Small-Business Success Story: No-Strings Financial Advice

This financial planner charges by the hour and gives investors tools to better manage their money.

Kiplinger's spoke with Lori Atwood, a Washington, D.C.-based financial planner and creator of the Fearlessfinance program and app, about what led her to entrepreneurship after several years out of the workforce. Here's an excerpt from our interview:

How did you become a financial planner? I worked in the financial industry until the spring of 2008. I did my last deal just before the financial crisis. After that, I stayed home with my baby daughter, Stella. When she was ready for preschool in 2011, I thought, What should I do next? I tried to develop a parenting website, but I realized that finance was all I knew how to do. So I called everyone I knew and asked if I could give a seminar on personal finance and budgeting. Attendees asked me, “Do you take clients?” I said yes. In 2015, I became a certified financial planner.

What’s the top reason your clients come to you? Financial pain. I help people who make a decent living -- sometimes as much as $500,000 a year -- but can’t make it work and don’t know why. Their issues seldom lie with their investments. It usually comes down to one thing: living beyond their means.

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What’s your advice? First, whether you make $60,000 or $600,000, you must spend less than you earn. Then you need to have a rainy-day fund for unexpected expenses, such as a root canal or new brakes. Without that, paying down credit cards makes no sense because you’ll get right back on the credit card train. Next, do you have an emergency fund in case of a total loss of income -- say, because of divorce, a layoff, or medical or mental disability?

Also, are you saving enough for retirement? After you’ve taken care of those things, do you pay off your credit cards every month? Then we can discuss goals such as buying a new car or beach house, renovating your home, changing jobs, or retiring early.

How do you charge? Unlike many advisers, I don’t require an up-front payment of several thousand dollars, nor a minimum amount of assets under management. I charge $185 an hour, although that may increase if I take on an associate. I want to give people solid advice they can turn on or off when they need it. That’s what the planning industry is missing. And because of that, there’s a huge, underserved community.

And you’re trying to spread your message? I found that I was saying the same things over and over to clients. I thought, Why can’t a lot of this be automated? I had a bunch of proprietary templates in Excel, and I worked with a developer to create my Fearless Finance program and app. You can get the summary report, app and access to the online transactions dashboard for $6.99 per month.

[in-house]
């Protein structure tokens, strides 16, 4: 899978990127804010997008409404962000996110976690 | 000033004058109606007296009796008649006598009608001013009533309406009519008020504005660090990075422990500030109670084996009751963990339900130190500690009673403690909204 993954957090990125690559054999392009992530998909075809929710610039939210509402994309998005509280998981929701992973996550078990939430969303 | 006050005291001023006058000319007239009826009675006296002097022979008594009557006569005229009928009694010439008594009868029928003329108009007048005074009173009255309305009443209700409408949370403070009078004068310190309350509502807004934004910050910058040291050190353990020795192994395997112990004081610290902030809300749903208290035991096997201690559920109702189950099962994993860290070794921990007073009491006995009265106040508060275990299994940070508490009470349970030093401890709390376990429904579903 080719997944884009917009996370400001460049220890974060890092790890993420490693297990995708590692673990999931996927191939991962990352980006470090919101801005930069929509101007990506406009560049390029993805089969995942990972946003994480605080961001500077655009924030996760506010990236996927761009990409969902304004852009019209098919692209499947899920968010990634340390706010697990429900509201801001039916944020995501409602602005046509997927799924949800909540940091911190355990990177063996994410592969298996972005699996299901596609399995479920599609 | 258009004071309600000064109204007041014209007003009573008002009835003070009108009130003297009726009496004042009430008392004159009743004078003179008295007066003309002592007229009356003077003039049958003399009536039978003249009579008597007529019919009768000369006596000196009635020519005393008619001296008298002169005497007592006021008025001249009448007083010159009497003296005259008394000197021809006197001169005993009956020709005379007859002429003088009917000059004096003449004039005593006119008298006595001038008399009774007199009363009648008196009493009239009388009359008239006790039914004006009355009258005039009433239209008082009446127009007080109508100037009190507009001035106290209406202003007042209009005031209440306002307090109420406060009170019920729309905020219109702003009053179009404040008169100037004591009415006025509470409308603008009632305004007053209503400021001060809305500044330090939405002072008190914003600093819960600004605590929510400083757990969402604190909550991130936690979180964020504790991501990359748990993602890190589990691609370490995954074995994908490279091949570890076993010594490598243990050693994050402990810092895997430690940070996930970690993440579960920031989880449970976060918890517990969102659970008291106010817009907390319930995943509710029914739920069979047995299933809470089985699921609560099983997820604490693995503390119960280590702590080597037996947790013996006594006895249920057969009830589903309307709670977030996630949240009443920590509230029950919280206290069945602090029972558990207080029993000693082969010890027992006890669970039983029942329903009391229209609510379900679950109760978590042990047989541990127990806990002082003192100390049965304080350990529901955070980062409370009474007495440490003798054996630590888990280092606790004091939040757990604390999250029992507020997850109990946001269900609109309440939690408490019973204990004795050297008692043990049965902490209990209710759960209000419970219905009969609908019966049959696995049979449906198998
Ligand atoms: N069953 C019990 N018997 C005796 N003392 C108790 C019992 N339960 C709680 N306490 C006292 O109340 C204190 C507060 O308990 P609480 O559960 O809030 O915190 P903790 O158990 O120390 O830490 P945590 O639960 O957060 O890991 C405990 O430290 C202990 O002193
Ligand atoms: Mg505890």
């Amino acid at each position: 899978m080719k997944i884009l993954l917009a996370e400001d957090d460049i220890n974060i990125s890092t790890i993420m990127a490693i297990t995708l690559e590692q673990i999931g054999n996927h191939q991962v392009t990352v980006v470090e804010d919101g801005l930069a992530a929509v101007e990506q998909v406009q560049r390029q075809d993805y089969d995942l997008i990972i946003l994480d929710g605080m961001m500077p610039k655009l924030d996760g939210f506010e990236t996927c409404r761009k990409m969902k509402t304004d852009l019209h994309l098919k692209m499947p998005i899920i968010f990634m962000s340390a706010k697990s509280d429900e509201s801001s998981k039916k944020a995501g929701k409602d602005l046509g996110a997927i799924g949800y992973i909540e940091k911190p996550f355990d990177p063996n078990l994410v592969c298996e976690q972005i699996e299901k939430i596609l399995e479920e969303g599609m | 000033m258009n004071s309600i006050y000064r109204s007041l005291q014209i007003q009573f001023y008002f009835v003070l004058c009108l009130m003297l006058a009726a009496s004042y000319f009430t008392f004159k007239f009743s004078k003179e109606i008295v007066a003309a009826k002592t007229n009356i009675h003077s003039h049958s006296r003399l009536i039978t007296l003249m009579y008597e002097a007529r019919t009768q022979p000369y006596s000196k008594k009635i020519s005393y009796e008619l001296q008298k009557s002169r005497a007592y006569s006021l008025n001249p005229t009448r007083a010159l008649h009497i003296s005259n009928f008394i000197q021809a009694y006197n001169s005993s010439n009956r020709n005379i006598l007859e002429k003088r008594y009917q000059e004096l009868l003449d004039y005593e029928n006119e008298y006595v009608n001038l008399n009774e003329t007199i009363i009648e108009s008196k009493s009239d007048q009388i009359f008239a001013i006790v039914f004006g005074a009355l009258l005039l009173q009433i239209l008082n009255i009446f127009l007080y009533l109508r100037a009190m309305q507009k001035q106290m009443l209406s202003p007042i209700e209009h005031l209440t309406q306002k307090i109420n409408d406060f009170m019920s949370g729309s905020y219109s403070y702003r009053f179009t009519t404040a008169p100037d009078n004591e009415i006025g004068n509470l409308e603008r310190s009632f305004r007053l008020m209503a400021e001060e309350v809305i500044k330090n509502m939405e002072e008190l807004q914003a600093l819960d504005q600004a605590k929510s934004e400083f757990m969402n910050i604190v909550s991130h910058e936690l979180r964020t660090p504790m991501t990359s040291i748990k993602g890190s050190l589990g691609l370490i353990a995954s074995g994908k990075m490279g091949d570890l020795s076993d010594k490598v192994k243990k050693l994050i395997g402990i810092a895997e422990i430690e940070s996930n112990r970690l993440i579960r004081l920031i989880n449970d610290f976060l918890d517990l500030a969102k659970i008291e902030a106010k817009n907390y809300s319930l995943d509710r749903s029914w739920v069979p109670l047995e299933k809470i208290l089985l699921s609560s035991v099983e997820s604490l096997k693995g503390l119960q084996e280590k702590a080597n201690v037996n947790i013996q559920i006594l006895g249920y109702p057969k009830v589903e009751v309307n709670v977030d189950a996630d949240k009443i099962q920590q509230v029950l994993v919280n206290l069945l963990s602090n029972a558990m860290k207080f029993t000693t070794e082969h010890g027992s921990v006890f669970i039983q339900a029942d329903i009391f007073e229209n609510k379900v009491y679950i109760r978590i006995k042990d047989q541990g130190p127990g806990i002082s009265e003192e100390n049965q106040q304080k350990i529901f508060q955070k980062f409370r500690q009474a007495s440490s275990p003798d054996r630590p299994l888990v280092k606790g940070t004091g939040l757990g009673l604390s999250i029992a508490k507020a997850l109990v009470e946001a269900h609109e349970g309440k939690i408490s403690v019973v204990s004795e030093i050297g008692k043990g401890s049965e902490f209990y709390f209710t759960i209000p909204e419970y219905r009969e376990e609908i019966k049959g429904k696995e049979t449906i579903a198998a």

How do the program and app work? With the program, you input your financial data, and it gives you a summary report that includes specific recommendations on a wide range of things, such as creating a rainy-day fund and saving for college and retirement. With the app, you enter your data or link to your accounts to track spending on groceries and discretionary items -- although you can add more categories. You set a monthly target, and you’ll see how much you’ve spent and how much you have left for the month. You’d be shocked at how much people overspend on food—groceries, take-out and eating out.

What’s next? We’re coming out this fall with an edition of Fearless Finance for retirees. For example, retirees generally don’t have minor children at home, and their life insurance needs are different because they generally have no earned income to replace.

Patricia Mertz Esswein
Contributing Writer, Kiplinger's Personal Finance
Esswein joined Kiplinger in May 1984 as director of special publications and managing editor of Kiplinger Books. In 2004, she began covering real estate for Kiplinger's Personal Finance, writing about the housing market, buying and selling a home, getting a mortgage, and home improvement. Prior to joining Kiplinger, Esswein wrote and edited for Empire Sports, a monthly magazine covering sports and recreation in upstate New York. She holds a BA degree from Gustavus Adolphus College, in St. Peter, Minn., and an MA in magazine journalism from the S.I. Newhouse School at Syracuse University.